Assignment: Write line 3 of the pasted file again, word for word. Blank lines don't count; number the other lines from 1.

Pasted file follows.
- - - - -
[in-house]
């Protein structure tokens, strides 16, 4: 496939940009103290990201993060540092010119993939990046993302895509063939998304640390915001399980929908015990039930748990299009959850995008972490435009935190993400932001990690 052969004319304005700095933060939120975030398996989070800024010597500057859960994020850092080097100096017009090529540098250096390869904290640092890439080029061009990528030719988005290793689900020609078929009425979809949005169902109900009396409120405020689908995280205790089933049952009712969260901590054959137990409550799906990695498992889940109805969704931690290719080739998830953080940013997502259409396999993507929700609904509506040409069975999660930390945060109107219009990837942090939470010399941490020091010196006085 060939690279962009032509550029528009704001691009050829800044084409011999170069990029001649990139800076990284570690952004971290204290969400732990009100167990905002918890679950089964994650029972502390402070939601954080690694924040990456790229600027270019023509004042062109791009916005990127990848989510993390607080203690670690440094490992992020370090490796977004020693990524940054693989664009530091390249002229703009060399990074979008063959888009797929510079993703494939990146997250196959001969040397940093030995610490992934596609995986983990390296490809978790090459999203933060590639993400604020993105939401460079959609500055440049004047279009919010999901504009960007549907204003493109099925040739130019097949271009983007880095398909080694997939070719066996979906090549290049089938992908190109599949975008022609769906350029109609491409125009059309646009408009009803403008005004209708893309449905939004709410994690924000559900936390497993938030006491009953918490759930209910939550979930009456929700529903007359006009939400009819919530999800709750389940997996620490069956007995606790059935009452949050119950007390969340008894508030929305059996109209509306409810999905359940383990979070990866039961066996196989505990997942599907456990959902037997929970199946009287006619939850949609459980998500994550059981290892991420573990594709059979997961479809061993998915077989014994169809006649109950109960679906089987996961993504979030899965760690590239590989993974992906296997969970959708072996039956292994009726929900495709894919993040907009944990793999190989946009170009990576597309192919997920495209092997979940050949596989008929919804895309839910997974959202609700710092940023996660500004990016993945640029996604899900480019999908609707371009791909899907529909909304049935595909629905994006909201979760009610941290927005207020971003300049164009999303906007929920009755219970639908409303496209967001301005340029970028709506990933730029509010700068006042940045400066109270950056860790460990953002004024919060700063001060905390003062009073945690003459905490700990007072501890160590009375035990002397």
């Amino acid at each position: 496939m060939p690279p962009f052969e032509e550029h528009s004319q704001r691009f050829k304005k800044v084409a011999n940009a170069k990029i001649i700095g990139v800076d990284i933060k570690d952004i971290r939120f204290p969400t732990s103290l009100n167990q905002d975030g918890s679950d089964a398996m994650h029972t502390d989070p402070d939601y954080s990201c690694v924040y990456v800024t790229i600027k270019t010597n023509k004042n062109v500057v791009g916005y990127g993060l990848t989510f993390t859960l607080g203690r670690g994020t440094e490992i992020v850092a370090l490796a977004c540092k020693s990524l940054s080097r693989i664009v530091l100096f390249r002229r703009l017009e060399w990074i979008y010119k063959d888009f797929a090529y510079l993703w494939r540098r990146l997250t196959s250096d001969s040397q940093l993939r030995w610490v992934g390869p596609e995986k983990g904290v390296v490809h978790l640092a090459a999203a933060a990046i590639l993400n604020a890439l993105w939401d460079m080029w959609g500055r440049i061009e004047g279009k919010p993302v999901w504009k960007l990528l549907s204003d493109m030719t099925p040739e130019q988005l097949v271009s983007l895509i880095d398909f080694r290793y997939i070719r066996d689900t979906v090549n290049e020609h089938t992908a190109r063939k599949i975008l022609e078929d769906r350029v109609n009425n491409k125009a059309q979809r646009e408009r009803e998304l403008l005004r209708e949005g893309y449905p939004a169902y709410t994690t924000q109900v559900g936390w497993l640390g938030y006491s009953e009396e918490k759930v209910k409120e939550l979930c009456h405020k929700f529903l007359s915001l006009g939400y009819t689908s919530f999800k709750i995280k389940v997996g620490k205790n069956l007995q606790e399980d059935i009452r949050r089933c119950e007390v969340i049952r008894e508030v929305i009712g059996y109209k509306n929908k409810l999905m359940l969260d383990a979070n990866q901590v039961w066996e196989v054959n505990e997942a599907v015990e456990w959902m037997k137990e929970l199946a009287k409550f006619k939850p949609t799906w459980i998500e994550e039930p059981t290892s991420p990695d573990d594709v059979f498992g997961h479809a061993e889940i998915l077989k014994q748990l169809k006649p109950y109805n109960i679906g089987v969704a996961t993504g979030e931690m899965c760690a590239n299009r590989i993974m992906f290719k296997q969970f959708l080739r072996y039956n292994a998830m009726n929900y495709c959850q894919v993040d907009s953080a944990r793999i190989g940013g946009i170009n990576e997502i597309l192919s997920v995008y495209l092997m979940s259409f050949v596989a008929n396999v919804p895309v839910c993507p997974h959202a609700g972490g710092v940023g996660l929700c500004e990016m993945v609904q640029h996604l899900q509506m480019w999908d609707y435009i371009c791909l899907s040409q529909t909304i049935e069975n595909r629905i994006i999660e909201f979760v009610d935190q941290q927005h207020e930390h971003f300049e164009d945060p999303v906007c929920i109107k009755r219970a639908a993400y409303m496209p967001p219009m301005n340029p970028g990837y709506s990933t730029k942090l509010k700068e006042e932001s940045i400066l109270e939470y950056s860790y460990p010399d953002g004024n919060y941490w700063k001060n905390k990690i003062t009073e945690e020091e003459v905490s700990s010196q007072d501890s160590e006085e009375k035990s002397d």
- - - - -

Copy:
């Amino acid at each position: 496939m060939p690279p962009f052969e032509e550029h528009s004319q704001r691009f050829k304005k800044v084409a011999n940009a170069k990029i001649i700095g990139v800076d990284i933060k570690d952004i971290r939120f204290p969400t732990s103290l009100n167990q905002d975030g918890s679950d089964a398996m994650h029972t502390d989070p402070d939601y954080s990201c690694v924040y990456v800024t790229i600027k270019t010597n023509k004042n062109v500057v791009g916005y990127g993060l990848t989510f993390t859960l607080g203690r670690g994020t440094e490992i992020v850092a370090l490796a977004c540092k020693s990524l940054s080097r693989i664009v530091l100096f390249r002229r703009l017009e060399w990074i979008y010119k063959d888009f797929a090529y510079l993703w494939r540098r990146l997250t196959s250096d001969s040397q940093l993939r030995w610490v992934g390869p596609e995986k983990g904290v390296v490809h978790l640092a090459a999203a933060a990046i590639l993400n604020a890439l993105w939401d460079m080029w959609g500055r440049i061009e004047g279009k919010p993302v999901w504009k960007l990528l549907s204003d493109m030719t099925p040739e130019q988005l097949v271009s983007l895509i880095d398909f080694r290793y997939i070719r066996d689900t979906v090549n290049e020609h089938t992908a190109r063939k599949i975008l022609e078929d769906r350029v109609n009425n491409k125009a059309q979809r646009e408009r009803e998304l403008l005004r209708e949005g893309y449905p939004a169902y709410t994690t924000q109900v559900g936390w497993l640390g938030y006491s009953e009396e918490k759930v209910k409120e939550l979930c009456h405020k929700f529903l007359s915001l006009g939400y009819t689908s919530f999800k709750i995280k389940v997996g620490k205790n069956l007995q606790e399980d059935i009452r949050r089933c119950e007390v969340i049952r008894e508030v929305i009712g059996y109209k509306n929908k409810l999905m359940l969260d383990a979070n990866q901590v039961w066996e196989v054959n505990e997942a599907v015990e456990w959902m037997k137990e929970l199946a009287k409550f006619k939850p949609t799906w459980i998500e994550e039930p059981t290892s991420p990695d573990d594709v059979f498992g997961h479809a061993e889940i998915l077989k014994q748990l169809k006649p109950y109805n109960i679906g089987v969704a996961t993504g979030e931690m899965c760690a590239n299009r590989i993974m992906f290719k296997q969970f959708l080739r072996y039956n292994a998830m009726n929900y495709c959850q894919v993040d907009s953080a944990r793999i190989g940013g946009i170009n990576e997502i597309l192919s997920v995008y495209l092997m979940s259409f050949v596989a008929n396999v919804p895309v839910c993507p997974h959202a609700g972490g710092v940023g996660l929700c500004e990016m993945v609904q640029h996604l899900q509506m480019w999908d609707y435009i371009c791909l899907s040409q529909t909304i049935e069975n595909r629905i994006i999660e909201f979760v009610d935190q941290q927005h207020e930390h971003f300049e164009d945060p999303v906007c929920i109107k009755r219970a639908a993400y409303m496209p967001p219009m301005n340029p970028g990837y709506s990933t730029k942090l509010k700068e006042e932001s940045i400066l109270e939470y950056s860790y460990p010399d953002g004024n919060y941490w700063k001060n905390k990690i003062t009073e945690e020091e003459v905490s700990s010196q007072d501890s160590e006085e009375k035990s002397d």